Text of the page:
“They hate their religion and everything about Israel.” Anger among American Jews because of Trump’s statements

Since the beginning of his political career, former US President Donald Trump has played on stereotypes about Jews and politics. “You want to control your politicians,” he told the Republican Jewish Coalition in 2015.

At the White House, he said that Jews who vote for Democrats are “very disloyal to Israel.” Two years ago, the former president hosted two anti-Semites for dinner at his Florida residence.

This week, Trump accused Jewish Democrats of being “disloyal to their religion and to Israel.”

His opponents accused him of promoting anti-Semitic tropes, while his defenders pointed out that he was presenting a fair political point of view in his own way.

Jonathan Sarna, a professor of American Jewish history at Brandeis University, said Trump is taking advantage of tensions within the Jewish community. “For people in the Jewish community who hate Donald Trump, this statement will certainly reinforce their feeling that they don’t want to have anything to do with him.” “For people in the Jewish community who love Donald Trump, they may have nodded their approval,” he added.

“For many Jewish leaders in demographics that overwhelmingly identified as Democrats and supported President Joe Biden in 2020, Trump’s recent comments have reinforced harmful anti-Semitic stereotypes, portraying Jews as having divided loyalties and that there is only one right way to be Jewish,” he added. “Religiously.”

“This escalation in rhetoric is very dangerous, divisive and very wrong,” said Rabbi Rick Jacobs, president of the Union for Reform Judaism, the largest Jewish religious denomination in the United States. “This is a moment when Israel needs more bipartisan support.”

But Matt Brooks, CEO of the Republican Jewish Coalition, said the former president’s comments should be heard in the context of the war between Israel and Gaza and Democratic criticism of the state of Israel.

“What the president was saying in his unique style was giving voice to the things I ask about several times a day,” Brooks said. Adding, “How can the Jews remain democratic in light of what is happening?”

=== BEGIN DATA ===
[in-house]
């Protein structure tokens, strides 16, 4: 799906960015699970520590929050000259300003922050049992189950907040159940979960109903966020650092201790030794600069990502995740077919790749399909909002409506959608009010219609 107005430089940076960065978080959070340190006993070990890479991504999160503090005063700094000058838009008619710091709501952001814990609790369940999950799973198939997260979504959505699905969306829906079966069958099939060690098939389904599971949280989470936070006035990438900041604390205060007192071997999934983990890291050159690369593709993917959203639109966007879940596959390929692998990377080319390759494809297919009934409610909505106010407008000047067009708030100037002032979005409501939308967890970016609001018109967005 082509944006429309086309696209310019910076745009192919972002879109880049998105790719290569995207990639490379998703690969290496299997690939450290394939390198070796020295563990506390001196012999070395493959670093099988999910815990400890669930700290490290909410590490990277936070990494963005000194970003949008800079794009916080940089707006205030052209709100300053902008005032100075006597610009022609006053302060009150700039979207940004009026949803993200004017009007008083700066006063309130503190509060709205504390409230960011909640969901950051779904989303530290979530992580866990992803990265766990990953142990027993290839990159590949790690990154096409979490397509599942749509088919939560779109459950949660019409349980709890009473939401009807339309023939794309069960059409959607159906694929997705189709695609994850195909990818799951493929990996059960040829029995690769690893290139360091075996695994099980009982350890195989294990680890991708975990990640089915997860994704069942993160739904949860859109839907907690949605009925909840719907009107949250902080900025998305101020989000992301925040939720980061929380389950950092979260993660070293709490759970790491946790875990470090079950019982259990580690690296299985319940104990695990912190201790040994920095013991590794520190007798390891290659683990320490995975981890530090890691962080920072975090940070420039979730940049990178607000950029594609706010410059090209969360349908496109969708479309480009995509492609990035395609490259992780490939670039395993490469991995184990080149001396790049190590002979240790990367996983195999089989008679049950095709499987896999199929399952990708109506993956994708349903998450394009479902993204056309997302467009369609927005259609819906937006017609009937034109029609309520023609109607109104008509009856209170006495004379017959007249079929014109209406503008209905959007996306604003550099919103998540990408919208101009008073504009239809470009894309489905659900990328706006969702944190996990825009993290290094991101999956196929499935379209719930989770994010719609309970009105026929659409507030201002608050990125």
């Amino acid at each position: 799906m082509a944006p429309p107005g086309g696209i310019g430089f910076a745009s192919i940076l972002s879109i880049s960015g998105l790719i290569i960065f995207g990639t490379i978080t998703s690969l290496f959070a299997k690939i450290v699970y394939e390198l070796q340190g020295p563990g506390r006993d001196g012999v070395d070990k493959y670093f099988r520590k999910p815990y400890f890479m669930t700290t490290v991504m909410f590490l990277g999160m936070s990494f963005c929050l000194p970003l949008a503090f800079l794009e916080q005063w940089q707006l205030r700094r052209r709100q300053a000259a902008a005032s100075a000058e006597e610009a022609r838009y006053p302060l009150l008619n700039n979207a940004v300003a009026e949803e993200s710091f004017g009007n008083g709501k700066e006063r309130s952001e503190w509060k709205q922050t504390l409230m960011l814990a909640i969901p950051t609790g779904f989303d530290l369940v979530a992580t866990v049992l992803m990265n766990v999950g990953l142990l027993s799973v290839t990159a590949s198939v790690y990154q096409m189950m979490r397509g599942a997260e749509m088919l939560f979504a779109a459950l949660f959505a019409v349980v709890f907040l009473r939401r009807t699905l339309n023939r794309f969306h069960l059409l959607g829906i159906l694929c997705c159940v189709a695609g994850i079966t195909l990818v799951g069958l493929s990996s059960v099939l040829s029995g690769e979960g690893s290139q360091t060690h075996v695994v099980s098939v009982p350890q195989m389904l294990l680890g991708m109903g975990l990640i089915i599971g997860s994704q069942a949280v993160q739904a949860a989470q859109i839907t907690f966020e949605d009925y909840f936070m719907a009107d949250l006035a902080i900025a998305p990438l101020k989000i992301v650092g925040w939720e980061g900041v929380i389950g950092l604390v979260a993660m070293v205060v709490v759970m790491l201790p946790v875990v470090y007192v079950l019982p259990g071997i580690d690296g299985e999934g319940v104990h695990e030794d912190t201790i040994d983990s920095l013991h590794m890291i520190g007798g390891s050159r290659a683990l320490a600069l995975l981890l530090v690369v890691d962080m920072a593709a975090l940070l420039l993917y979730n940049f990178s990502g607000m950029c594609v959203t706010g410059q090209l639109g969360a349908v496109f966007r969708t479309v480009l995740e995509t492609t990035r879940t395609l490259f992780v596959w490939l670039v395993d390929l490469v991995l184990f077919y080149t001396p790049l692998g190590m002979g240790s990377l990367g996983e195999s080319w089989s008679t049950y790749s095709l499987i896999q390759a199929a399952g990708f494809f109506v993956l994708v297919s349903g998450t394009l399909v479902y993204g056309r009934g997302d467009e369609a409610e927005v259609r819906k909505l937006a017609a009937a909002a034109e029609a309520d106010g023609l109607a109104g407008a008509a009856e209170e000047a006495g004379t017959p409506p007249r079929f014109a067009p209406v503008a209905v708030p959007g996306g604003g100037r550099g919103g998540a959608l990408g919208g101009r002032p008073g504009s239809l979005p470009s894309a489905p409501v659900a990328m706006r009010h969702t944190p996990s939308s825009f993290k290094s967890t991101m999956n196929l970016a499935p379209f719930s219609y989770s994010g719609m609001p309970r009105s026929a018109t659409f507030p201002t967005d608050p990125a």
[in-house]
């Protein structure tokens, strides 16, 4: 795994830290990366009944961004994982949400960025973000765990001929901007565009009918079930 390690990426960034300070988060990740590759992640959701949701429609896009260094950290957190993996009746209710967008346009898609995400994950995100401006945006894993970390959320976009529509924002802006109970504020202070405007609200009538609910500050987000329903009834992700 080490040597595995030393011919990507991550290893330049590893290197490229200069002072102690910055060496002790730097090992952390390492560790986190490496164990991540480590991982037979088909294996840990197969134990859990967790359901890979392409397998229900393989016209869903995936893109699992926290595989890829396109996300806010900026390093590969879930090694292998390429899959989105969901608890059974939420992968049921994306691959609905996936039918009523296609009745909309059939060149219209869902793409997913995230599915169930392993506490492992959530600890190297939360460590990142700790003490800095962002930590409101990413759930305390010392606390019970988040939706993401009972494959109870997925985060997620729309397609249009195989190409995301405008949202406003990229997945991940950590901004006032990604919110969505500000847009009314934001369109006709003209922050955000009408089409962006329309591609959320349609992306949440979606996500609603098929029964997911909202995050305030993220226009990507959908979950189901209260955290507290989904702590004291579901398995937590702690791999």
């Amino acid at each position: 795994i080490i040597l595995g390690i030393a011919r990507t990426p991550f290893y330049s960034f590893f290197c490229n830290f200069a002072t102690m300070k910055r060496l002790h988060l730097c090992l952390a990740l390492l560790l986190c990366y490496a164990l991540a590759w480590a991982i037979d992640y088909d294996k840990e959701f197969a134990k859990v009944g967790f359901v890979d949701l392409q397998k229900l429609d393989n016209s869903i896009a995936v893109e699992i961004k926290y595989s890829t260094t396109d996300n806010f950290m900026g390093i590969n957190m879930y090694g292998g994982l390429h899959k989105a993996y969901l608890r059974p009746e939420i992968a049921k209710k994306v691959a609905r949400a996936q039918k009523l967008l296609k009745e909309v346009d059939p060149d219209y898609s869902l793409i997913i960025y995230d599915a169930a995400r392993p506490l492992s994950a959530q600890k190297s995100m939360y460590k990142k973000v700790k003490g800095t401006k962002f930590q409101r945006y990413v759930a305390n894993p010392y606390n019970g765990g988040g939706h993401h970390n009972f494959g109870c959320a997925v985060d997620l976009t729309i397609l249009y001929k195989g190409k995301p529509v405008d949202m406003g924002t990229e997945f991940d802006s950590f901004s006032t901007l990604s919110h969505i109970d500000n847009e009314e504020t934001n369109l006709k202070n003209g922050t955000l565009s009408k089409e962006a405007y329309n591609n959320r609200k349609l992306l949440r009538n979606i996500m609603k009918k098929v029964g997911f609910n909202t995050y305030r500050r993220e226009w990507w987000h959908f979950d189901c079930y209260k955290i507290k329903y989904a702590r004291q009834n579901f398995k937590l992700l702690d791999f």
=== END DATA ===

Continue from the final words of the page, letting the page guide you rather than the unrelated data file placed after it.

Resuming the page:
He claimed that the Democratic Party “is no longer the pro-Israel bastion it once was.”

Trump’s comments came on the heels of a speech by Senate Majority Leader Chuck Schumer, the country’s highest-ranking Jewish official. Schumer, a Democrat, last week strongly criticized Prime Minister Benjamin Netanyahu’s handling of the war in Gaza. Schumer called for new elections in Israel and warned that civilian casualties were harming Israel’s global standing.

“Any Jewish person who votes for Democrats hates their religion,” Trump said Monday, adding on a talk show, “They hate everything about Israel.” A series of Jewish voices, from Schumer to the Anti-Defamation League to religious leaders, denounced Trump’s comments.

In a statement to The Associated Press on Wednesday, the Trump campaign supported his comments, criticizing Schumer, congressional Democrats’ support for the Palestinians and the Biden administration’s policies on Iran and aid to Gaza.

Carolyn Leavitt, national press secretary for the Trump campaign, said, “President Trump is right.” As for Jeffrey Hurt, an expert on anti-Semitism at the University of Maryland, he does not agree with Schumer’s call for a ceasefire in Gaza, but he believes that most Democrats support Israel, and he said that Biden’s term The second will be better than Trump’s second term.

“If (Trump) loses the 2024 election, his comments pave the way for blaming the Jews for his defeat,” Hurt said, adding, “The clear result will be to fan the flames of anti-Semitism and confirm that the Jews are guilty once again.”